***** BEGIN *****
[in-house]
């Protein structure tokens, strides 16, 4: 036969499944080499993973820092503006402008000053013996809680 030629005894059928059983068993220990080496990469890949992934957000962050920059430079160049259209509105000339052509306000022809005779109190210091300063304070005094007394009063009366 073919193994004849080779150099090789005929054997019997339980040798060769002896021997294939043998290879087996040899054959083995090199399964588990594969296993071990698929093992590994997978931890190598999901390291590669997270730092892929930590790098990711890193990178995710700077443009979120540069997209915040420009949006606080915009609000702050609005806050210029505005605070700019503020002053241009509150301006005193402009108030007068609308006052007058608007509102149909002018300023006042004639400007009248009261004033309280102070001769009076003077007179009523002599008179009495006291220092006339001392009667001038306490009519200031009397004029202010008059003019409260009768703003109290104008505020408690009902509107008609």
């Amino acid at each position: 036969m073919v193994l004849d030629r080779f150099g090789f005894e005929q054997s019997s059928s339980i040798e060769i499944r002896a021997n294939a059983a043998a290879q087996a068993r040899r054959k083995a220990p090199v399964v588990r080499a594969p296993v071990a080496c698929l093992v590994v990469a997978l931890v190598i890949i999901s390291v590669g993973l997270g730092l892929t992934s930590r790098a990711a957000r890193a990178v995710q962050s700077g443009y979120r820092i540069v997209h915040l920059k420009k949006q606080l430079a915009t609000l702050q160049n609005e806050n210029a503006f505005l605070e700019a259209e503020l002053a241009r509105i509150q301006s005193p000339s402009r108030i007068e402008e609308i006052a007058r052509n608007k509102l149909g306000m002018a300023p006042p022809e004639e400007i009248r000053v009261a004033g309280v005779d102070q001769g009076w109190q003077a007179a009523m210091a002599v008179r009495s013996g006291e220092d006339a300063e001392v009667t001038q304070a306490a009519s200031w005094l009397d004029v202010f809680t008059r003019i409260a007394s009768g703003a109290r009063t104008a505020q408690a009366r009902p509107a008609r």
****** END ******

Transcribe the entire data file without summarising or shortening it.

[in-house]
């Protein structure tokens, strides 16, 4: 036969499944080499993973820092503006402008000053013996809680 030629005894059928059983068993220990080496990469890949992934957000962050920059430079160049259209509105000339052509306000022809005779109190210091300063304070005094007394009063009366 073919193994004849080779150099090789005929054997019997339980040798060769002896021997294939043998290879087996040899054959083995090199399964588990594969296993071990698929093992590994997978931890190598999901390291590669997270730092892929930590790098990711890193990178995710700077443009979120540069997209915040420009949006606080915009609000702050609005806050210029505005605070700019503020002053241009509150301006005193402009108030007068609308006052007058608007509102149909002018300023006042004639400007009248009261004033309280102070001769009076003077007179009523002599008179009495006291220092006339001392009667001038306490009519200031009397004029202010008059003019409260009768703003109290104008505020408690009902509107008609």
């Amino acid at each position: 036969m073919v193994l004849d030629r080779f150099g090789f005894e005929q054997s019997s059928s339980i040798e060769i499944r002896a021997n294939a059983a043998a290879q087996a068993r040899r054959k083995a220990p090199v399964v588990r080499a594969p296993v071990a080496c698929l093992v590994v990469a997978l931890v190598i890949i999901s390291v590669g993973l997270g730092l892929t992934s930590r790098a990711a957000r890193a990178v995710q962050s700077g443009y979120r820092i540069v997209h915040l920059k420009k949006q606080l430079a915009t609000l702050q160049n609005e806050n210029a503006f505005l605070e700019a259209e503020l002053a241009r509105i509150q301006s005193p000339s402009r108030i007068e402008e609308i006052a007058r052509n608007k509102l149909g306000m002018a300023p006042p022809e004639e400007i009248r000053v009261a004033g309280v005779d102070q001769g009076w109190q003077a007179a009523m210091a002599v008179r009495s013996g006291e220092d006339a300063e001392v009667t001038q304070a306490a009519s200031w005094l009397d004029v202010f809680t008059r003019i409260a007394s009768g703003a109290r009063t104008a505020q408690a009366r009902p509107a008609r």